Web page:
DePetris, a defense-priority contributor and columnist for several newspapers, said the emails he received were written as if a researcher were asking for paper submissions or comments on a draft.

“They were quite sophisticated, with think tank logos attached to the correspondence to make it look like the request was legitimate,” he said.

About three weeks after receiving the fake email from 38 North, another hacker impersonated him and emailed other people to look at a draft, Depetris said.

This email, shared by DePetris with Reuters, offers $300 to review a manuscript on North Korea’s nuclear program and solicits recommendations for other potential reviewers. Elliot said the hackers never paid anyone for their research or answers, and never intend to.


Identity theft is a common method for spies around the world, but as North Korea’s isolation has deepened amid sanctions and the pandemic, Western intelligence agencies believe Pyongyang has become particularly dependent on cyber campaigns, a security source in Seoul told Reuters, speaking to the speaking on condition of anonymity on intelligence matters.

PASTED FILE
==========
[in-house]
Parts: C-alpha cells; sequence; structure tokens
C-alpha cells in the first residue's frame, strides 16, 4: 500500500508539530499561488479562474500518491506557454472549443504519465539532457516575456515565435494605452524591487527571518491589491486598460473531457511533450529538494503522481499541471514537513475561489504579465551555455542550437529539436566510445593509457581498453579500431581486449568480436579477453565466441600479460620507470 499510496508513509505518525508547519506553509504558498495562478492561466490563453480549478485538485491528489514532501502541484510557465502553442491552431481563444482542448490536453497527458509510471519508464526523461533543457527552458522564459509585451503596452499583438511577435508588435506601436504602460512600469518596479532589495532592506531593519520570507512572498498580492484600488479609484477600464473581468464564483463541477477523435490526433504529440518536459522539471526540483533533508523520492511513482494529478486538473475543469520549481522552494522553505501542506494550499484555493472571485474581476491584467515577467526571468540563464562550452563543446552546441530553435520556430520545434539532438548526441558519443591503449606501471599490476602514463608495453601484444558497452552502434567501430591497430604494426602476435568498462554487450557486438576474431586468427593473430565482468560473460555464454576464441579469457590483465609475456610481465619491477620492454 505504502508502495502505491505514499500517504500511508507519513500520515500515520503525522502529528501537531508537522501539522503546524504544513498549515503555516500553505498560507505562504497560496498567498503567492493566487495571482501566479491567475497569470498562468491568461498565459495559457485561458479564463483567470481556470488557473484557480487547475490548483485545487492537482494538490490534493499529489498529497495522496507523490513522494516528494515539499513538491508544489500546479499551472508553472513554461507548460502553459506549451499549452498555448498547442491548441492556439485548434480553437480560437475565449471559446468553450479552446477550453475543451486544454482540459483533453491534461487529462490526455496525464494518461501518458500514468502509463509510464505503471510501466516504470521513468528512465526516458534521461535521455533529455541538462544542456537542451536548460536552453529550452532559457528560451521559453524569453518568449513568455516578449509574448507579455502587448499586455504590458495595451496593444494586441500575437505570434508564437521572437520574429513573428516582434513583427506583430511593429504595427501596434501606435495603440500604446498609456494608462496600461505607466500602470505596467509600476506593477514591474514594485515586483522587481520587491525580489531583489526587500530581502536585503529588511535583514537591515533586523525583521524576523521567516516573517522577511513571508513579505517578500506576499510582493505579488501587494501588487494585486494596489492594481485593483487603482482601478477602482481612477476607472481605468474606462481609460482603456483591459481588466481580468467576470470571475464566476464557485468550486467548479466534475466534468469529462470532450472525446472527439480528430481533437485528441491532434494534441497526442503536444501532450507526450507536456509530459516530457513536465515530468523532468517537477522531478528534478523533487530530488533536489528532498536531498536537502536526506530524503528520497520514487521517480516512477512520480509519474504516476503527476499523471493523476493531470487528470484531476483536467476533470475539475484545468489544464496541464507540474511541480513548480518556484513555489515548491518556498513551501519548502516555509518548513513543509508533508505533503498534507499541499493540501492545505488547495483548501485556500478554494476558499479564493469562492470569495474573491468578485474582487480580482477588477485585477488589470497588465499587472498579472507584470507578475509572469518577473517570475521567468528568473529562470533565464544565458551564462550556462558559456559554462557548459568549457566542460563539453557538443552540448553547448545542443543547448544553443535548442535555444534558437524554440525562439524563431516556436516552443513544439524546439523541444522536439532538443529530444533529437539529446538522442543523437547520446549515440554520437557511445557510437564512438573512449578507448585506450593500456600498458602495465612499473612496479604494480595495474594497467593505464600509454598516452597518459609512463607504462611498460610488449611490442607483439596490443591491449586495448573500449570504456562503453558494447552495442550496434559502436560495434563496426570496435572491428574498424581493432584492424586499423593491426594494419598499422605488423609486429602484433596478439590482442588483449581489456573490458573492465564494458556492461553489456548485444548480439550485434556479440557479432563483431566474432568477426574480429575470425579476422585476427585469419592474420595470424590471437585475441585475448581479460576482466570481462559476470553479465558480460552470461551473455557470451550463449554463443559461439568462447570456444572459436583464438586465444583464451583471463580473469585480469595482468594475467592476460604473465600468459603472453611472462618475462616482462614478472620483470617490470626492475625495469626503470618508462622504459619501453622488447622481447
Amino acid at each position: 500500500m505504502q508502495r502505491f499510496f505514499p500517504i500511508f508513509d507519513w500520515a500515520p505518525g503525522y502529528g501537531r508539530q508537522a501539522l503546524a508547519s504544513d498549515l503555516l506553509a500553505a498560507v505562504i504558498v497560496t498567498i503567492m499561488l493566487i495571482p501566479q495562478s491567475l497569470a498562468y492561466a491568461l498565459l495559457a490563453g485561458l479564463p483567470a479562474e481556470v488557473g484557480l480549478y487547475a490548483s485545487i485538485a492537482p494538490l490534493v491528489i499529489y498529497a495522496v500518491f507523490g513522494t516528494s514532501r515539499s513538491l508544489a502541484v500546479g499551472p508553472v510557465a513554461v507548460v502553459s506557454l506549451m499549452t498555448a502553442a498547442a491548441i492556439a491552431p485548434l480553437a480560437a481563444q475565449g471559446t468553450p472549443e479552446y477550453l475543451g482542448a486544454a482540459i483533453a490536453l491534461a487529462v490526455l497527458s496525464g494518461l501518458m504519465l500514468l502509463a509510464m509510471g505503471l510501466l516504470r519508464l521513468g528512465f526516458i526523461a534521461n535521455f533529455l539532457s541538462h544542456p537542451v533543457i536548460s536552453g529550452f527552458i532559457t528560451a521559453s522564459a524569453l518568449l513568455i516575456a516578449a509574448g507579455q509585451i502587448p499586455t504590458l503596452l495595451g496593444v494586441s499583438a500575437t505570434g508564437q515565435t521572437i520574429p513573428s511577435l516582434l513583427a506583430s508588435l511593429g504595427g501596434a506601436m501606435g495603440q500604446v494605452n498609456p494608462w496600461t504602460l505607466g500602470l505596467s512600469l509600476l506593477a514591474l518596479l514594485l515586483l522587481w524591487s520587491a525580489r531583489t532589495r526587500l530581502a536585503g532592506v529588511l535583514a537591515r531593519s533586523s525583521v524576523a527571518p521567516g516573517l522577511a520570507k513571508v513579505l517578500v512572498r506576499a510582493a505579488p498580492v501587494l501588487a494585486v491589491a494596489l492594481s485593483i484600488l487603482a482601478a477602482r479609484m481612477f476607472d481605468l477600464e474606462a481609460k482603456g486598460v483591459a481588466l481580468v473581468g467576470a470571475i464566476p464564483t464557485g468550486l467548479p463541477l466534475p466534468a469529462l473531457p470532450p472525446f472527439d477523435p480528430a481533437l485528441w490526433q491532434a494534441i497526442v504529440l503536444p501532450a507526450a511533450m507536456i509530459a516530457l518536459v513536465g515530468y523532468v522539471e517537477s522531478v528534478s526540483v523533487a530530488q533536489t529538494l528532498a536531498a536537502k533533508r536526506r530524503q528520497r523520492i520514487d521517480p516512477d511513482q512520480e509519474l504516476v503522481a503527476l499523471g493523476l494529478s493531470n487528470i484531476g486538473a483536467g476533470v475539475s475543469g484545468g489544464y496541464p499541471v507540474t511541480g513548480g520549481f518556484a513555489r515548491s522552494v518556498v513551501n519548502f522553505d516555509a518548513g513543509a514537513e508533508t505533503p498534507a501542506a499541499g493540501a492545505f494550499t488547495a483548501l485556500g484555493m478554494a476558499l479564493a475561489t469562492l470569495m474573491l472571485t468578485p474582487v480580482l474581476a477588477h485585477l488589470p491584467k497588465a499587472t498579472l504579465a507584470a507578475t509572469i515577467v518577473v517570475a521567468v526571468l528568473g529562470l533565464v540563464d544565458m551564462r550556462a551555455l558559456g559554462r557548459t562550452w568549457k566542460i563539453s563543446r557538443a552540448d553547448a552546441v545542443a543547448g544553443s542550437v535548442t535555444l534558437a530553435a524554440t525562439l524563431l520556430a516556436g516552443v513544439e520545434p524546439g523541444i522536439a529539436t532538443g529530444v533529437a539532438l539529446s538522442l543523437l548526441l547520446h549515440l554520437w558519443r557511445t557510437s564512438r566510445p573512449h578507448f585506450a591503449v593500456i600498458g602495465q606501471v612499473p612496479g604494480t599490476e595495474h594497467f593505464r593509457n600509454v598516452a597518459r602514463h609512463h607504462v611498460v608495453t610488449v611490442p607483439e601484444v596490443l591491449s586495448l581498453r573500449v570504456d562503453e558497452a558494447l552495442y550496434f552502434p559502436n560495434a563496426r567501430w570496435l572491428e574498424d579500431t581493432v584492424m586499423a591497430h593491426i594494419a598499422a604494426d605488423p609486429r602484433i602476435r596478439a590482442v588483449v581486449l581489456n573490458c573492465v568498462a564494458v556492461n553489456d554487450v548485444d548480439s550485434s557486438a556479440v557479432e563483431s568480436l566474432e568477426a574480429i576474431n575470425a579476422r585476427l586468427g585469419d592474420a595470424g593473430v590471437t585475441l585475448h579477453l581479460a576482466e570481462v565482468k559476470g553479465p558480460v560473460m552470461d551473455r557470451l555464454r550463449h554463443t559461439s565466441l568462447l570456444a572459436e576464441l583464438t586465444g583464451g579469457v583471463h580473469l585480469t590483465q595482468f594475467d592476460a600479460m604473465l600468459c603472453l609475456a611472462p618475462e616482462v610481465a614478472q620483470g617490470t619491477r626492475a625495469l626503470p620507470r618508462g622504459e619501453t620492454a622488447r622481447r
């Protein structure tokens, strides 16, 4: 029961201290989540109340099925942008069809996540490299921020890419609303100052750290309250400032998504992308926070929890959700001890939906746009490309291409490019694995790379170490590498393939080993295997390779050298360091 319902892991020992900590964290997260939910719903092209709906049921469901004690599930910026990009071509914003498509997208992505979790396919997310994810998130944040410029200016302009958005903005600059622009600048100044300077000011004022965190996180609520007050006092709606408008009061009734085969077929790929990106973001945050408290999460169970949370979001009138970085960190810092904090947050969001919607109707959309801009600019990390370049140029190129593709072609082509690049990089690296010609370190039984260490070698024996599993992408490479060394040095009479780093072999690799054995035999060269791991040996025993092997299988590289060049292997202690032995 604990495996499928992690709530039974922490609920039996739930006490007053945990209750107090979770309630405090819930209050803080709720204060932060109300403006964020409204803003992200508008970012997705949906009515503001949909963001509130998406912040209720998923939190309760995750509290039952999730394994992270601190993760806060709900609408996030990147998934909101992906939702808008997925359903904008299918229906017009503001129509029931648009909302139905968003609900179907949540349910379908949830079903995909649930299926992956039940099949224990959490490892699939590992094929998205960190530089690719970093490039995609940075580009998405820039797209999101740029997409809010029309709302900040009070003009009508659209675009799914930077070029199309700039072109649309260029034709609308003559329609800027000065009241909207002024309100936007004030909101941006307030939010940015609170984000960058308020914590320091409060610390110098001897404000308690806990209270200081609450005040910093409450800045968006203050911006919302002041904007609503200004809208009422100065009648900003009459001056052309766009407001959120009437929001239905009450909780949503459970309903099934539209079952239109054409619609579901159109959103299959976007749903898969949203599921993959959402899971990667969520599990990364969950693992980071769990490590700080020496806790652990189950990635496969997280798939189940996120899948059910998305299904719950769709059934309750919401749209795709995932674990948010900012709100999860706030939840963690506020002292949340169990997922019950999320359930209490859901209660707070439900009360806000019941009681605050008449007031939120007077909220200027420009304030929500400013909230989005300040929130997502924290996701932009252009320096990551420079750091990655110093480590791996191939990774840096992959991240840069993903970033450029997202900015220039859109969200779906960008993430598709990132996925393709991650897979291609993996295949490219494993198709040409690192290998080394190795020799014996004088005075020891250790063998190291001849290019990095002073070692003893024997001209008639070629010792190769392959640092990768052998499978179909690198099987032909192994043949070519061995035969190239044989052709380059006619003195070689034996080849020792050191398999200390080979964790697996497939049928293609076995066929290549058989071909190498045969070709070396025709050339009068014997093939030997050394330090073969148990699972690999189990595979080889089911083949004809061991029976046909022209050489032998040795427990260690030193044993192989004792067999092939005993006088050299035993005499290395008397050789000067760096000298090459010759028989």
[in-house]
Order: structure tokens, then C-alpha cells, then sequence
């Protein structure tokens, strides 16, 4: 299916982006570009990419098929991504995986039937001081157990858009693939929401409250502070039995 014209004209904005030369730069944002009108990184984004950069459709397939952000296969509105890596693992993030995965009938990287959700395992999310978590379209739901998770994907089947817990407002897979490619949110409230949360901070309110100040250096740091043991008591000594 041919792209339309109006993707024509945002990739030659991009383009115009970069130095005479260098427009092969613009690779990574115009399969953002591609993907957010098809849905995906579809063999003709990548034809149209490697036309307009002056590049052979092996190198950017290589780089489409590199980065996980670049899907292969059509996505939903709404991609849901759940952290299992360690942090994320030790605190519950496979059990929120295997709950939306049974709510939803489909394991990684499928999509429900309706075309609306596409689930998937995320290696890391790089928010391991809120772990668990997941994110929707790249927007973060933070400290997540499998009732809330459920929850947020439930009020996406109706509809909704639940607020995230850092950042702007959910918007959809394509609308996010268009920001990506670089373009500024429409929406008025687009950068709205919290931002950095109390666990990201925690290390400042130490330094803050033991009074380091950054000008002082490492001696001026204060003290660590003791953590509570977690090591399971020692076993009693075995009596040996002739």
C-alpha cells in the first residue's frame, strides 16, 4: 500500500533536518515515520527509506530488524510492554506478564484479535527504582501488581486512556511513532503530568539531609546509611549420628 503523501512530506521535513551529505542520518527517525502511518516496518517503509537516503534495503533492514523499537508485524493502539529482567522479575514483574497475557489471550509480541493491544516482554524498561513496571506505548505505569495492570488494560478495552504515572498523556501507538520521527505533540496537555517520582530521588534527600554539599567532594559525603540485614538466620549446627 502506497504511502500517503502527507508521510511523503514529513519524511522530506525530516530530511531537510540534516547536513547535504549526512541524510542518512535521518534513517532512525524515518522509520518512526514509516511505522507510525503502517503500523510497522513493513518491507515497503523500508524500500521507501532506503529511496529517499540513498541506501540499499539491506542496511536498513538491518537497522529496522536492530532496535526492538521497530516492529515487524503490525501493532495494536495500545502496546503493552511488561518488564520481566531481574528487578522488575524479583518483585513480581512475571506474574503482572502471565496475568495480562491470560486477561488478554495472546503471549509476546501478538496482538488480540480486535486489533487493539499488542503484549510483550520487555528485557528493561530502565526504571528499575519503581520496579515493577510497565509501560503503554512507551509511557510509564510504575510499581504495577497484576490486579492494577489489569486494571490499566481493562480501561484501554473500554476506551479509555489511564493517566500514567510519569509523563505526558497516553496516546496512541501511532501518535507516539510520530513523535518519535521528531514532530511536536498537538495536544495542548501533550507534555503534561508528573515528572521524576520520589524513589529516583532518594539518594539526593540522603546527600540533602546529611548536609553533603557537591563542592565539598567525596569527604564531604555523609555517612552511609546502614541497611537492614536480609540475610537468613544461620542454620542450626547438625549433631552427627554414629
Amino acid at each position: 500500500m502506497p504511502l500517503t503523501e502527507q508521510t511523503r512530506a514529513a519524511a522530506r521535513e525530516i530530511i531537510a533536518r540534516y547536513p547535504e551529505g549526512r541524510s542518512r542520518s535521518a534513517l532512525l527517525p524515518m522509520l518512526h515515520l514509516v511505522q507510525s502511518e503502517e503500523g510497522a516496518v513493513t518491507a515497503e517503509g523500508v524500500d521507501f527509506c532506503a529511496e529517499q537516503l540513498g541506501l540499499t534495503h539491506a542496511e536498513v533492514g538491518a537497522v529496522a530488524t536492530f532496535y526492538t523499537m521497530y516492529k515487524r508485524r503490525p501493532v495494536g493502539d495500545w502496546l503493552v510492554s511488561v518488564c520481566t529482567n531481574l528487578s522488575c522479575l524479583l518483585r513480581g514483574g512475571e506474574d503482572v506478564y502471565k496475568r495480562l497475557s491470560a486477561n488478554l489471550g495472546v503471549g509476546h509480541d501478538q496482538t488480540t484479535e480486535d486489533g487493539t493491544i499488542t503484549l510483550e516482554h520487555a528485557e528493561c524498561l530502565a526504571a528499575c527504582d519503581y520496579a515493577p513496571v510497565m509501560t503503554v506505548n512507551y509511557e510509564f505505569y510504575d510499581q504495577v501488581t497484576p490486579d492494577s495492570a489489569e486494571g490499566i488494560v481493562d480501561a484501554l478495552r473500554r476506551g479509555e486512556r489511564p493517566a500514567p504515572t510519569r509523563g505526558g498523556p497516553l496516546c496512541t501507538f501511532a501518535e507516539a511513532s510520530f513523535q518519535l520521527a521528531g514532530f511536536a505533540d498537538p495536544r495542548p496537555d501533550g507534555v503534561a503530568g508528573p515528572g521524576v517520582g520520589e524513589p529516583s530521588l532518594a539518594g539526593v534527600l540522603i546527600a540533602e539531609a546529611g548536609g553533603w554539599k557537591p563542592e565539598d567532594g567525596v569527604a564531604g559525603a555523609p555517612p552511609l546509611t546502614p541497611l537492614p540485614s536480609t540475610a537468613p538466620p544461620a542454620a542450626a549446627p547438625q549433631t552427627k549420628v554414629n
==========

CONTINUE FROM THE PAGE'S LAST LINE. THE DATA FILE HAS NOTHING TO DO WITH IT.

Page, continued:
In a March 2022 report, a panel of experts investigating North Korea’s circumvention of UN sanctions listed Thallium’s efforts as one of activities that “constitute espionage aimed at informing and assisting the country’s circumvention of sanctions.” “.

Town said in some cases the attackers commissioned papers and analysts provided full reports or manuscript reviews before realizing what happened.

DePetris said the hackers questioned him about issues he was already working on, including Japan’s response to North Korea’s military activities.

Another email, pretending to be a reporter for Japan’s Kyodo News, asked a 38 North staffer how she thought the war in Ukraine would inform North Korea’s thinking, and asked questions about US, Chinese and US politics of Russia.

“One can only guess that the North Koreans are trying to get honest opinions from think tanks to better understand US policy towards the North and its possible direction,” Depetris said. North Korean cyber spies trick foreign experts into writing research for them